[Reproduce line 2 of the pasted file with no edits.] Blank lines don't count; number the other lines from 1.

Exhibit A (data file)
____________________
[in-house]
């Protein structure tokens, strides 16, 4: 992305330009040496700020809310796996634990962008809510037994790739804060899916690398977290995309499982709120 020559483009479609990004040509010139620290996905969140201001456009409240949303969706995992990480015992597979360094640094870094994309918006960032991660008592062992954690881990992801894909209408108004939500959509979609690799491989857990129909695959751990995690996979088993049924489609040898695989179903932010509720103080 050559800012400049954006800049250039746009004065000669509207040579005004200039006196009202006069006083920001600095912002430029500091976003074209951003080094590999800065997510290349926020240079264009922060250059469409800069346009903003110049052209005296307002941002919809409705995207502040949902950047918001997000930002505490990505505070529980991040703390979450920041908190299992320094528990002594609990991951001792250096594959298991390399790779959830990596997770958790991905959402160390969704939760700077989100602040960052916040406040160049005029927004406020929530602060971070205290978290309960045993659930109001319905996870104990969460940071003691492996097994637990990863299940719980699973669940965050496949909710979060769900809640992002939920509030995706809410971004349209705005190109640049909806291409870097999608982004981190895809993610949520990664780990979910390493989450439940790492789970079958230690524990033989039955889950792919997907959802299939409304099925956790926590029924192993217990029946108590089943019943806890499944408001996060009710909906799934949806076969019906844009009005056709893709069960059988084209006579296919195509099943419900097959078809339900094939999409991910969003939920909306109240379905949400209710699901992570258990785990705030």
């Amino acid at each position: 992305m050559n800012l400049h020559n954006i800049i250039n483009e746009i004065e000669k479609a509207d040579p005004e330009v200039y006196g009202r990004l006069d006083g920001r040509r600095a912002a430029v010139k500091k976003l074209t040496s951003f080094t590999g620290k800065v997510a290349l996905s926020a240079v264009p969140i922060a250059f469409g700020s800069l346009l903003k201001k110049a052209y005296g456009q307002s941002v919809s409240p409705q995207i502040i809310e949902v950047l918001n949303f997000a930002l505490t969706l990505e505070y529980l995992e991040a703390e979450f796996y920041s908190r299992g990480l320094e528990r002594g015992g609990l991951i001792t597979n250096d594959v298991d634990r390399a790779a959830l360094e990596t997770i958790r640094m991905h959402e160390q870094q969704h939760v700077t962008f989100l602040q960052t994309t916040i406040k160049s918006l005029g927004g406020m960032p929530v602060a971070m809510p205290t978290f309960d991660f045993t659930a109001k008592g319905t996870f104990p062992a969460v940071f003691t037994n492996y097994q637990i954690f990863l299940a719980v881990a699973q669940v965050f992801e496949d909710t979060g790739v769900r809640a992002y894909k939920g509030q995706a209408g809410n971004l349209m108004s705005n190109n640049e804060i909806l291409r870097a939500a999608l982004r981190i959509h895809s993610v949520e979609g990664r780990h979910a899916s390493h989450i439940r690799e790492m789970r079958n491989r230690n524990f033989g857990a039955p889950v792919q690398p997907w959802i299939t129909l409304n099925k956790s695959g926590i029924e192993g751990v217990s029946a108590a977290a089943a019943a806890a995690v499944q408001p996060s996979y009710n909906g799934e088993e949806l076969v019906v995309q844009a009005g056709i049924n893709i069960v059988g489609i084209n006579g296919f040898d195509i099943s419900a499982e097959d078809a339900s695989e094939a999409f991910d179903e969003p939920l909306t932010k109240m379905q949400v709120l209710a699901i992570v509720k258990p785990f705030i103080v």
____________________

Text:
């Protein structure tokens, strides 16, 4: 992305330009040496700020809310796996634990962008809510037994790739804060899916690398977290995309499982709120 020559483009479609990004040509010139620290996905969140201001456009409240949303969706995992990480015992597979360094640094870094994309918006960032991660008592062992954690881990992801894909209408108004939500959509979609690799491989857990129909695959751990995690996979088993049924489609040898695989179903932010509720103080 050559800012400049954006800049250039746009004065000669509207040579005004200039006196009202006069006083920001600095912002430029500091976003074209951003080094590999800065997510290349926020240079264009922060250059469409800069346009903003110049052209005296307002941002919809409705995207502040949902950047918001997000930002505490990505505070529980991040703390979450920041908190299992320094528990002594609990991951001792250096594959298991390399790779959830990596997770958790991905959402160390969704939760700077989100602040960052916040406040160049005029927004406020929530602060971070205290978290309960045993659930109001319905996870104990969460940071003691492996097994637990990863299940719980699973669940965050496949909710979060769900809640992002939920509030995706809410971004349209705005190109640049909806291409870097999608982004981190895809993610949520990664780990979910390493989450439940790492789970079958230690524990033989039955889950792919997907959802299939409304099925956790926590029924192993217990029946108590089943019943806890499944408001996060009710909906799934949806076969019906844009009005056709893709069960059988084209006579296919195509099943419900097959078809339900094939999409991910969003939920909306109240379905949400209710699901992570258990785990705030």